The structure of modern business forces people to become stale as they age.
The economic incentives of most creative industries, including tech, all point in this direction. When you are young, you *make* stuff. You code, you design, you write, you execute. You constantly get to practice and improve your making skills.
The normal definition of success implies moving up the management chain. You become “strategic”, which brings leverage to the business, and as a consequence you focus more on managing and mentoring people rather than making.
You gain wisdom about people, but your wisdom about your craft ossifies. You can edit work output, but you aren’t creating it. You can spot and foster “maker” talent, but the phrase “maker” doesn’t apply to you anymore. And frankly, without constant practice, your basic making skills suffer. This in turn could threaten your decision-making ability.
Your younger hires think of you as a “suit”, even if you don’t wear one. And here is the saddest part: most of us got into our creative field of choice because of the pleasure of making things. My hypothesis is that many creatives find their work less enjoyable as they increase in seniority, even though they take pleasure in mentoring and managing.
This is an endemic structural problem. I’m not sure how it can be solved, but it would require changing how we value different capabilities and affect the very structure of organizations.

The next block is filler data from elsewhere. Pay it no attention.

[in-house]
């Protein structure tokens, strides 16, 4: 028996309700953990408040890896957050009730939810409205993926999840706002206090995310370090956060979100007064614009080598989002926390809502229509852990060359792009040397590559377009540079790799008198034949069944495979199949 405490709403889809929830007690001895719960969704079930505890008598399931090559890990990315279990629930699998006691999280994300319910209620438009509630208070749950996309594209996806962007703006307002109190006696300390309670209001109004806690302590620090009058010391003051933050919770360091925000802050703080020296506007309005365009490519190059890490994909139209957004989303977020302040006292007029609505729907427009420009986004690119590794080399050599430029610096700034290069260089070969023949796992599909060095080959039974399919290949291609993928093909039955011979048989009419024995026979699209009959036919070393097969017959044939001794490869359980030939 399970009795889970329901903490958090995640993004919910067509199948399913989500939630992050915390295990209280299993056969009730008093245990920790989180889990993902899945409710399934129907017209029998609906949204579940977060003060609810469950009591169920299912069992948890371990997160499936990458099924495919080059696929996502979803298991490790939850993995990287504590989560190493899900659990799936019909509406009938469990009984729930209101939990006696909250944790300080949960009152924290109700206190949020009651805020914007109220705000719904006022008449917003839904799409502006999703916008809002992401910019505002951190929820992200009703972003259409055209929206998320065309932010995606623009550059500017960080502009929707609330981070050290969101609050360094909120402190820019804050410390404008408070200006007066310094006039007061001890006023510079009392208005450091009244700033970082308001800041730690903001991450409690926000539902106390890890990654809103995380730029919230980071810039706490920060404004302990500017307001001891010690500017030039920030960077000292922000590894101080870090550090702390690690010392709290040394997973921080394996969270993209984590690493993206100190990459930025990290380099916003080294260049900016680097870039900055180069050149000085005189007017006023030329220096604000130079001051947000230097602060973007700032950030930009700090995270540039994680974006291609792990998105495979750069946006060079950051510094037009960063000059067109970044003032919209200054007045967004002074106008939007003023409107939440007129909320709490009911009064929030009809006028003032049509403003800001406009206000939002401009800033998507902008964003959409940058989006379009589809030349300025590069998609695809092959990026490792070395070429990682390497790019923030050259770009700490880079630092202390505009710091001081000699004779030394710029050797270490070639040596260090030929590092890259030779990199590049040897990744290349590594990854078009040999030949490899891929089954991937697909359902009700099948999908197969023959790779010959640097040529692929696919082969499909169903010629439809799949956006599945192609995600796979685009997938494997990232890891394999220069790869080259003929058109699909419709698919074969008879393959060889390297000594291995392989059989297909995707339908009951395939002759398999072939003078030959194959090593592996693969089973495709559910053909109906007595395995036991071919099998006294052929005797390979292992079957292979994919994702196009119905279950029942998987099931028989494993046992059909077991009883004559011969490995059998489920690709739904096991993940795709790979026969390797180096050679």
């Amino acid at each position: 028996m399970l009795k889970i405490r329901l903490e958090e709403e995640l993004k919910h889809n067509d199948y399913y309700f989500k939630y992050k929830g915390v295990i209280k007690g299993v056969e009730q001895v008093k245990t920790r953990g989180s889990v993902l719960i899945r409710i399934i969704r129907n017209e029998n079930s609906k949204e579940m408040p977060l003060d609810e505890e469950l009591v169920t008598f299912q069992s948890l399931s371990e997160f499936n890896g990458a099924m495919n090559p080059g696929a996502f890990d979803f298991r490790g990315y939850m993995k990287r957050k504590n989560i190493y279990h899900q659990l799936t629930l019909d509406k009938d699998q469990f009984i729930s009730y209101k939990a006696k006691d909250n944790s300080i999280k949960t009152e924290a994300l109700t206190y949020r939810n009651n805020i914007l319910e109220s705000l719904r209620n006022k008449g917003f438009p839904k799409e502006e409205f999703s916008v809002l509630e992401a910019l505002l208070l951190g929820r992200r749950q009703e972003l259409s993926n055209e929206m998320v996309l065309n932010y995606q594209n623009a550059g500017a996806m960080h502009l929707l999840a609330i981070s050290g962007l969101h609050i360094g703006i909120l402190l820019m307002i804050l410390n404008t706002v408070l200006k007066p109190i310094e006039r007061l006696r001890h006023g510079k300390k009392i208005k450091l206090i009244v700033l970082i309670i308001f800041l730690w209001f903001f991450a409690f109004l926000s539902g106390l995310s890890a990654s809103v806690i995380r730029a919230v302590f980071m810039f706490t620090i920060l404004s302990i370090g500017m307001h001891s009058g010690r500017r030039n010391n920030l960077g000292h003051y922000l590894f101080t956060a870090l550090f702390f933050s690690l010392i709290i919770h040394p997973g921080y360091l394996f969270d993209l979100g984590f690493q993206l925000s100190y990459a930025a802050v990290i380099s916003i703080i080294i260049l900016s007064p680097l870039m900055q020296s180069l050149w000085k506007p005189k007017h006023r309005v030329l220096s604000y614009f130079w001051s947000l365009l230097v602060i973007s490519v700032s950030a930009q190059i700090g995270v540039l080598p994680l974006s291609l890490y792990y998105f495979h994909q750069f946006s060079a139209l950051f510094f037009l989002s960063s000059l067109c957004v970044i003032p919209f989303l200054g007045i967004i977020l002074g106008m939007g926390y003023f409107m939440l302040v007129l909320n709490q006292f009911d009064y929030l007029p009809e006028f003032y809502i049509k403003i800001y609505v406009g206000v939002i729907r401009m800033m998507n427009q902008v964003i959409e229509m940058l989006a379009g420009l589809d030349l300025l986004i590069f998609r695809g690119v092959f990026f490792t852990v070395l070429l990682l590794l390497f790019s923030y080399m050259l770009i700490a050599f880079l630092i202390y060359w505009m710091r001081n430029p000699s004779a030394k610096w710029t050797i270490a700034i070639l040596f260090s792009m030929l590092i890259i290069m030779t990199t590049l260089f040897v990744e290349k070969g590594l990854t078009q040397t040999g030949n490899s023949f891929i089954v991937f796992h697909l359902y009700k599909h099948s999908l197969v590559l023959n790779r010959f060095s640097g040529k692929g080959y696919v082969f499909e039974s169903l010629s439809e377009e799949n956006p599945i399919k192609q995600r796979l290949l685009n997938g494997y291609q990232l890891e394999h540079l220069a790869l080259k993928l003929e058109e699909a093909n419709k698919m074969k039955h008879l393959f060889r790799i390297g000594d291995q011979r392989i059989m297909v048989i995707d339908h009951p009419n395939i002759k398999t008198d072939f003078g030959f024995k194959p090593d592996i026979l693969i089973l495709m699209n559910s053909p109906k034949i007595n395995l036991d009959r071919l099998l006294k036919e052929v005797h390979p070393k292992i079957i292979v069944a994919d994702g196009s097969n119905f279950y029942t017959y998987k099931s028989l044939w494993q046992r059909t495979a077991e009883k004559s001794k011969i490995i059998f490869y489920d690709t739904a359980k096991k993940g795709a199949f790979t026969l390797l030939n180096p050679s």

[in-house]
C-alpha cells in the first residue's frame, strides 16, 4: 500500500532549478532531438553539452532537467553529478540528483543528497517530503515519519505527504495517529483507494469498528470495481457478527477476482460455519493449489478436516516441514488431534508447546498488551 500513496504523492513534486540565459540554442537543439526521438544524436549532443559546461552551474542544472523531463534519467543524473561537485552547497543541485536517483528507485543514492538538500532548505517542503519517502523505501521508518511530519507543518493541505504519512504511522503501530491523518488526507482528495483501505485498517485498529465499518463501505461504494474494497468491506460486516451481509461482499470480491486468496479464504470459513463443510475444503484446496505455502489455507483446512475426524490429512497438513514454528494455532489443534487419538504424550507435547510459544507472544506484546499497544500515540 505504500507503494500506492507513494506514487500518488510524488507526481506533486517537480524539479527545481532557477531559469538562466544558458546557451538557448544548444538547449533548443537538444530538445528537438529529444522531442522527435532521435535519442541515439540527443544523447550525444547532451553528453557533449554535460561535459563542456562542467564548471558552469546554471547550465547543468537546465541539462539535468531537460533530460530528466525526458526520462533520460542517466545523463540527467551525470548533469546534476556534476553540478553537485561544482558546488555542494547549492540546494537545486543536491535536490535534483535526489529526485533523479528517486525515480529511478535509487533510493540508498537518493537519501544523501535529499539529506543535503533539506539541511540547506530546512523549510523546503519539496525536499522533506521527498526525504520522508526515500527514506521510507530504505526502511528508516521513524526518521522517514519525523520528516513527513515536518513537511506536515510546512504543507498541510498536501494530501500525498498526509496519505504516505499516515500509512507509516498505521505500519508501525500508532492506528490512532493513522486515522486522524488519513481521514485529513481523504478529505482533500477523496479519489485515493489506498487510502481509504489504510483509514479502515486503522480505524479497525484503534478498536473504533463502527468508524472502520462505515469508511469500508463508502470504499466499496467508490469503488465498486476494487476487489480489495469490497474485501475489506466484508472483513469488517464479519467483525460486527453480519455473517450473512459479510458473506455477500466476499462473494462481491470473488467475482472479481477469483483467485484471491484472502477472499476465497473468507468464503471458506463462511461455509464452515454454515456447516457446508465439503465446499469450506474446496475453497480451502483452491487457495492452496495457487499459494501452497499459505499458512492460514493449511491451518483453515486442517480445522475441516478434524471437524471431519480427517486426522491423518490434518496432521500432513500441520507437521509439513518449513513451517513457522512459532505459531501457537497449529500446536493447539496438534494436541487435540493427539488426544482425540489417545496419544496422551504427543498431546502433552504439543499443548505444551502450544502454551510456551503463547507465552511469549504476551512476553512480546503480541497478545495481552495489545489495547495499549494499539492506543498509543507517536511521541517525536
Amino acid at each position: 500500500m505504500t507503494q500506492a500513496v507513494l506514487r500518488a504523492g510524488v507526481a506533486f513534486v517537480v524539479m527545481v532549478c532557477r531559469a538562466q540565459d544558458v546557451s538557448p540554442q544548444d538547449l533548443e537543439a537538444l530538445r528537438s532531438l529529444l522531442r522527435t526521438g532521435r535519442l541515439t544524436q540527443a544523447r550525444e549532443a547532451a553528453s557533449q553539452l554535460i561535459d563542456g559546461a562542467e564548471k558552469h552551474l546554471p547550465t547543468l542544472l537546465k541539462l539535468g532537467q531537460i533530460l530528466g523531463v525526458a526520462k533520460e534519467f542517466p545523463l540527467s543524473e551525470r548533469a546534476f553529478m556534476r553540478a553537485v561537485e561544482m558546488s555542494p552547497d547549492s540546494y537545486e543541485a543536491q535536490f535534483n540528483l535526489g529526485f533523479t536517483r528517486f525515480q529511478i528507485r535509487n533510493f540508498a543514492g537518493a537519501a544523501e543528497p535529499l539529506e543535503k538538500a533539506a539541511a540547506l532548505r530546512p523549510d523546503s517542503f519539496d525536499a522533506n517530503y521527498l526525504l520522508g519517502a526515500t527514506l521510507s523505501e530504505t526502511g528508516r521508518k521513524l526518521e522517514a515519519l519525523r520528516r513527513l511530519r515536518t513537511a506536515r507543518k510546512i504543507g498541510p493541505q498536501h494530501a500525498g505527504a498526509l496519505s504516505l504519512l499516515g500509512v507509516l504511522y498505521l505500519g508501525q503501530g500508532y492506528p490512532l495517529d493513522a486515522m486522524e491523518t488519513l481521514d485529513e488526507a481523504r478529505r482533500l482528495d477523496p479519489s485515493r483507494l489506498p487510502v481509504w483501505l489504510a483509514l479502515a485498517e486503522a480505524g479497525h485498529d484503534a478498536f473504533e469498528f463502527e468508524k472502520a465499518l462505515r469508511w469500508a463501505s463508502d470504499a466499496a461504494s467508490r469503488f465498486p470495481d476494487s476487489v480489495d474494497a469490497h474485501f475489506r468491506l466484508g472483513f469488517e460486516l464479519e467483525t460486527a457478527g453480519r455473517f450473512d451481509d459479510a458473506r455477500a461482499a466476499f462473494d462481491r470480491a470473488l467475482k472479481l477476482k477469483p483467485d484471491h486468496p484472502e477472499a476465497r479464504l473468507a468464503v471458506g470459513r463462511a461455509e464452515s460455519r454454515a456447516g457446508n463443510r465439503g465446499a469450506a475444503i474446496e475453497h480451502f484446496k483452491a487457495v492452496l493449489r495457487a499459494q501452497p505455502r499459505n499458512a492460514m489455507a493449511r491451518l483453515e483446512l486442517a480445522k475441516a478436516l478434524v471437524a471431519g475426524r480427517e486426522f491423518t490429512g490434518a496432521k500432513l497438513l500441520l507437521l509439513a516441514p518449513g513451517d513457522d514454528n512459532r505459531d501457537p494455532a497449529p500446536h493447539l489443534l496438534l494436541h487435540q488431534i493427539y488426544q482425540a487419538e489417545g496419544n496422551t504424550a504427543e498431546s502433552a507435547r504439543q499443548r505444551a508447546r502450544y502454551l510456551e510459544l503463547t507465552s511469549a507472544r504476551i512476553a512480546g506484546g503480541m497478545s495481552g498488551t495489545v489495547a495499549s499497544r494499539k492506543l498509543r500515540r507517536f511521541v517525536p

At a personal level, the only way I know to break out of this is to force it. This does not come free. It takes sacrifice.
If you are serious about defeating management ossification:
– start a pet project but commit to a serious time investment
– start a company and get back into the trenches *
– become a freelancer
– re-negotiate what your job entails
You not only need to make something new, but you need to try out fresh methods as well.
It will be frustrating. You will be rusty, so you won’t be as good or as fast as you remember. But it is pretty amazing when you can combine years of experience with fresh making skills. You’ll soon realize that you can run circles around your younger self.
* in my case, I started two. First, a product startup which I shut down after a year, but which was like a rebirth. Then a consulting business, which I sold and which I am currently helping to grow, albeit with the personal mandate that I get to mix some “making” time in with my management duties.